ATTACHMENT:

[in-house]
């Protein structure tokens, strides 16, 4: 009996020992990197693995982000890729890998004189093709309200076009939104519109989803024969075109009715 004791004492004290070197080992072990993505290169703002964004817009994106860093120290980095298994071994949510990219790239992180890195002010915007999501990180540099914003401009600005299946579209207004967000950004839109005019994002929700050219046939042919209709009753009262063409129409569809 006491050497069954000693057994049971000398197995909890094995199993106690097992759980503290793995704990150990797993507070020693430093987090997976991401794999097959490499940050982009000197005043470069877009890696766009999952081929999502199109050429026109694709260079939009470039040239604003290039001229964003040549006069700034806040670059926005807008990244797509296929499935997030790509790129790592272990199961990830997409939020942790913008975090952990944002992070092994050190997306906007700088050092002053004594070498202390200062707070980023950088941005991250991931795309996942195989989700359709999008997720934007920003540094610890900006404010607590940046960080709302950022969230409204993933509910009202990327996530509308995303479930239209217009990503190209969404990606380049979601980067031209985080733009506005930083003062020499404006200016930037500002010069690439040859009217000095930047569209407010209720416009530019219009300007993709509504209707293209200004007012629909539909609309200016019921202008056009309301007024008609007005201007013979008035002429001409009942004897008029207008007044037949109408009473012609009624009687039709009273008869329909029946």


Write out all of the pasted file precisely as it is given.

[in-house]
């Protein structure tokens, strides 16, 4: 009996020992990197693995982000890729890998004189093709309200076009939104519109989803024969075109009715 004791004492004290070197080992072990993505290169703002964004817009994106860093120290980095298994071994949510990219790239992180890195002010915007999501990180540099914003401009600005299946579209207004967000950004839109005019994002929700050219046939042919209709009753009262063409129409569809 006491050497069954000693057994049971000398197995909890094995199993106690097992759980503290793995704990150990797993507070020693430093987090997976991401794999097959490499940050982009000197005043470069877009890696766009999952081929999502199109050429026109694709260079939009470039040239604003290039001229964003040549006069700034806040670059926005807008990244797509296929499935997030790509790129790592272990199961990830997409939020942790913008975090952990944002992070092994050190997306906007700088050092002053004594070498202390200062707070980023950088941005991250991931795309996942195989989700359709999008997720934007920003540094610890900006404010607590940046960080709302950022969230409204993933509910009202990327996530509308995303479930239209217009990503190209969404990606380049979601980067031209985080733009506005930083003062020499404006200016930037500002010069690439040859009217000095930047569209407010209720416009530019219009300007993709509504209707293209200004007012629909539909609309200016019921202008056009309301007024008609007005201007013979008035002429001409009942004897008029207008007044037949109408009473012609009624009687039709009273008869329909029946």